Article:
System.out.println(“<<< i: ” + i + ” ” + firstString + ” ” + secondString);

} else {

throw new Exception(“<<< EXCEPTION i not first and second multiple”);

}

}

} We have some constants, a constructor and most important the printString() method contains 3 methods which can be individually tested. That should address most (I spent about one and a half hours in the new version of the code) unit testing concerns. But wait, there is more. The following code implements some unit tests. More could be
added, but at this point with such a simple example, I believe this is enough. The code for the unit testing follows:

package apple.pie;

public class UnitTest {

public static void main(String[] args) {

ApplePie applePie    = new ApplePie();

int i                      = 1;

for (i = (applePie.begin – 1); i < (applePie.end + 1); i++) {

try {

applePie.printFirstStr(i);

} catch (Exception e) {

System.out.println(“<<< EXCEPTION applePie.printFirstStr i: ” + i);

e.printStackTrace();

}

try {

applePie.printSecondStr(i);

} catch (Exception e) {

System.out.println(“<<< EXCEPTION applePie.printSecondStr i: ” + i);

e.printStackTrace();

}

try {

applePie.printBothStrs(i);

} catch (Exception e) {

System.out.println(“<<< EXCEPTION applePie.printBothStrs i: ” + i);

e.printStackTrace();

}

}

}

}

The output for a pass follows. Please note that in general, exceptions in a unit test should be limited so the output is small and calls the attention of the person conducting the test. Data flowing is never (should have said seldom) a good idea.

<<< EXCEPTION applePie.printFirstStr i: -1

<<< EXCEPTION applePie.printSecondStr i: -1

java.lang.Exception: <<< EXCEPTION i out of bound

at apple.pie.ApplePie.printFirstStr(ApplePie.java:40)

at apple.pie.UnitTest.main(UnitTest.java:12)

java.lang.Exception: <<< EXCEPTION i out of bound

at apple.pie.ApplePie.printSecondStr(ApplePie.java:53)

at apple.pie.UnitTest.main(UnitTest.java:19)

java.lang.Exception: <<< EXCEPTION i out of bound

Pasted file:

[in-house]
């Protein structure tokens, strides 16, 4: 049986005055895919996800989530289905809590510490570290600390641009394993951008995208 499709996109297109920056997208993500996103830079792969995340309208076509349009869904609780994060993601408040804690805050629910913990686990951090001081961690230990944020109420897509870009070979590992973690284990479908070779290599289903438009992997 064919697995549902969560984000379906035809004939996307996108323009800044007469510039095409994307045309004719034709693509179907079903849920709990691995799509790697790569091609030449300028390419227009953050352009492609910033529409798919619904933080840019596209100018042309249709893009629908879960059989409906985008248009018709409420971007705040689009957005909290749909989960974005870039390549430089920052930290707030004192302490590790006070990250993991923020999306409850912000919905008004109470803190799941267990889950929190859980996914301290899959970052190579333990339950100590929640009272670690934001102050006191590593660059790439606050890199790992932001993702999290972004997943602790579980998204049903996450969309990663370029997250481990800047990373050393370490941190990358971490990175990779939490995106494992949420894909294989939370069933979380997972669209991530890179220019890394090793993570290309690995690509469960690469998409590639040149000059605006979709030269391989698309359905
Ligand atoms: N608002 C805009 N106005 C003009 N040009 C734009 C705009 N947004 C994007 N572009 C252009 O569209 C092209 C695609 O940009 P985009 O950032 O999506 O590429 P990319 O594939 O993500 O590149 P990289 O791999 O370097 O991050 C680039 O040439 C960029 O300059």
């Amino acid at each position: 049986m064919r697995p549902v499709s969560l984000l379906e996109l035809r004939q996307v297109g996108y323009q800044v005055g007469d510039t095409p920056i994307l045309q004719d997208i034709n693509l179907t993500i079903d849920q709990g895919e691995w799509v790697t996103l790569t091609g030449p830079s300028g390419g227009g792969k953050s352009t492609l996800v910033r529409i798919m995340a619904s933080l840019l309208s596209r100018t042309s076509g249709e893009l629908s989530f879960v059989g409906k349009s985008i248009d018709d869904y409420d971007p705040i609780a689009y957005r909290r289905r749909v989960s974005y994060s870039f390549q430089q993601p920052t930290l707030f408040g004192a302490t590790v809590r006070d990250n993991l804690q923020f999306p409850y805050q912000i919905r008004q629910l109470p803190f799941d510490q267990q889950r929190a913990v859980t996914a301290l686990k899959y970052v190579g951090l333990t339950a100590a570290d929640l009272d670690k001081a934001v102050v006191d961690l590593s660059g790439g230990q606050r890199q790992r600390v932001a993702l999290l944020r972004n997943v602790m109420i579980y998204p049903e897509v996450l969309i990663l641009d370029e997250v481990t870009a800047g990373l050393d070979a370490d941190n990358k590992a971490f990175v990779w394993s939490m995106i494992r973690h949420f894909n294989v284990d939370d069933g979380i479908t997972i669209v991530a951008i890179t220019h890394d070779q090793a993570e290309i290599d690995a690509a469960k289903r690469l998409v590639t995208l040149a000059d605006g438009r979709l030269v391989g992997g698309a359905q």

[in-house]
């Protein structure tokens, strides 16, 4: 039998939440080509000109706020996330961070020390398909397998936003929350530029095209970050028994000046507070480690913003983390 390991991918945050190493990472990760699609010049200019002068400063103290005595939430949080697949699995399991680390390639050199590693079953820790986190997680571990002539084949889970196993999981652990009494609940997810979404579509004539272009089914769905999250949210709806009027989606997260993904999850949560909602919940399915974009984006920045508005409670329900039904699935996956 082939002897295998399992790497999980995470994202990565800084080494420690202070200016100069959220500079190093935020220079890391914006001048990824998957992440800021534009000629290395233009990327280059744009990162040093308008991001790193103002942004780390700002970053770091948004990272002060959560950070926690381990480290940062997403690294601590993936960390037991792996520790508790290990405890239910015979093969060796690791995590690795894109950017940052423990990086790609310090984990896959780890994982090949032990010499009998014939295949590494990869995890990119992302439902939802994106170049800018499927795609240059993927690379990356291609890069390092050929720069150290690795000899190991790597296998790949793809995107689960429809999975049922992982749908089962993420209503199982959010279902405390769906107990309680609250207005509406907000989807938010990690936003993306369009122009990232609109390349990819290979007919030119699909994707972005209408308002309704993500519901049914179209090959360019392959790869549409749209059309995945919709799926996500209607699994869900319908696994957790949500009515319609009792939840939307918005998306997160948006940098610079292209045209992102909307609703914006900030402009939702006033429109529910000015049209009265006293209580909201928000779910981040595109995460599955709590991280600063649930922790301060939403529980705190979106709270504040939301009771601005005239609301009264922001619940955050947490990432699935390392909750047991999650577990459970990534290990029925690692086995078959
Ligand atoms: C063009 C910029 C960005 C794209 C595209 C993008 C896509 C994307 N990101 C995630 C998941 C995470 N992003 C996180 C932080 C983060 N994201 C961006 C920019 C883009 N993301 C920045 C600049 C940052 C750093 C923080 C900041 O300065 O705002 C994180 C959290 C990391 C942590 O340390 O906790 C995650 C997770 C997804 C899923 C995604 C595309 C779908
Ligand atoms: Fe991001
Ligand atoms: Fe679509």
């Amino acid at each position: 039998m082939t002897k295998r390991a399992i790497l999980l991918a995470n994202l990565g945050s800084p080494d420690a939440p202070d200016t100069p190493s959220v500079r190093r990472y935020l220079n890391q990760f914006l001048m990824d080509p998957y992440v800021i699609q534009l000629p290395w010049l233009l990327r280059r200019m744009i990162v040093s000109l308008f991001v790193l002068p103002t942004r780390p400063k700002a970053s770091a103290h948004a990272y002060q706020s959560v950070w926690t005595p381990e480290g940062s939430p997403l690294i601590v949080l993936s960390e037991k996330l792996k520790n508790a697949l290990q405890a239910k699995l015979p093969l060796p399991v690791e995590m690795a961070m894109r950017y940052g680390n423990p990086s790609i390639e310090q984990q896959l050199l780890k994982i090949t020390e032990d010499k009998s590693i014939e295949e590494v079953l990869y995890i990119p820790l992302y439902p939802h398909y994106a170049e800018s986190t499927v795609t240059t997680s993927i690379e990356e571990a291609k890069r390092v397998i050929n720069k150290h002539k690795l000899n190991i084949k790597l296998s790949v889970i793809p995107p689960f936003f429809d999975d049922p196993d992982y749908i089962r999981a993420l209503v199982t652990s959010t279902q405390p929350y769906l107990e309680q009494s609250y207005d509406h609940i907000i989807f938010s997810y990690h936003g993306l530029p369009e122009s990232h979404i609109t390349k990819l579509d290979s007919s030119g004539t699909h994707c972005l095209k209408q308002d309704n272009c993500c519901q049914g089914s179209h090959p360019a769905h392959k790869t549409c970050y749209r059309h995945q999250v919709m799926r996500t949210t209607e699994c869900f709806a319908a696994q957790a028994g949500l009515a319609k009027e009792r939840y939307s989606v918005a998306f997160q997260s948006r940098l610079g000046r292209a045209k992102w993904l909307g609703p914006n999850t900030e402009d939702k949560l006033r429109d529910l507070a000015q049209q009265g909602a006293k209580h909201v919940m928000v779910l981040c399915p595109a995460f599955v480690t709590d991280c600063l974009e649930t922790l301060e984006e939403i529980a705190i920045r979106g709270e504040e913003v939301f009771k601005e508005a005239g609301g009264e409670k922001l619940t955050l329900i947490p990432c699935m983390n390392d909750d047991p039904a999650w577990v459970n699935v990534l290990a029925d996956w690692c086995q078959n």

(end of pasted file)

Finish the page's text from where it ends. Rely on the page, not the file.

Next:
at apple.pie.ApplePie.printBothStrs(ApplePie.java:67)

at apple.pie.UnitTest.main(UnitTest.java:26)

<<< EXCEPTION applePie.printBothStrs i: -1

<<< i: 0 Apple

<<< i: 0 Pie

<<< i: 0 Apple Pie

<<< EXCEPTION applePie.printFirstStr i: 1

java.lang.Exception: <<< EXCEPTION i not first multiple

at apple.pie.ApplePie.printFirstStr(ApplePie.java:46)

at apple.pie.UnitTest.main(UnitTest.java:12)

java.lang.Exception: <<< EXCEPTION i: 1 not second multiple

<<< EXCEPTION applePie.printSecondStr i: 1

at apple.pie.ApplePie.printSecondStr(ApplePie.java:59)

at apple.pie.UnitTest.main(UnitTest.java:19)

java.lang.Exception: <<< EXCEPTION i not first and second multiple

<<< EXCEPTION applePie.printBothStrs i: 1

at apple.pie.ApplePie.printBothStrs(ApplePie.java:73)

at apple.pie.UnitTest.main(UnitTest.java:26)

java.lang.Exception: <<< EXCEPTION i not first multiple

:::: ::::

<<< EXCEPTION applePie.printFirstStr i: 49

java.lang.Exception: <<< EXCEPTION i not first multiple

at apple.pie.ApplePie.printFirstStr(ApplePie.java:46)

at apple.pie.UnitTest.main(UnitTest.java:12)

<<< i: 49 Pie

<<< EXCEPTION applePie.printBothStrs i: 49

java.lang.Exception: <<< EXCEPTION i not first and second multiple

at apple.pie.ApplePie.printBothStrs(ApplePie.java:73)

at apple.pie.UnitTest.main(UnitTest.java:26)

<<< EXCEPTION applePie.printFirstStr i: 50

java.lang.Exception: <<< EXCEPTION i not first multiple

at apple.pie.ApplePie.printFirstStr(ApplePie.java:46)

at apple.pie.UnitTest.main(UnitTest.java:12)

<<< EXCEPTION applePie.printSecondStr i: 50

java.lang.Exception: <<< EXCEPTION i: 50 not second multiple

at apple.pie.ApplePie.printSecondStr(ApplePie.java:59)

at apple.pie.UnitTest.main(UnitTest.java:19)

<<< EXCEPTION applePie.printBothStrs i: 50

java.lang.Exception: <<< EXCEPTION i not first and second multiple

at apple.pie.ApplePie.printBothStrs(ApplePie.java:73)

at apple.pie.UnitTest.main(UnitTest.java:26)

For convenience, most of the output was removed.

So there you have it, something that started quite simple as writing a loop with 3 conditions, evolved into something somewhat more complex. This is a reminder to always spend the upfront time collecting all the requirements. Also, as the development progresses, cycle from architecture to development in order to refine requirements.

If you have comments or questions I would like to know about them.

John

john.canessa@gmail.com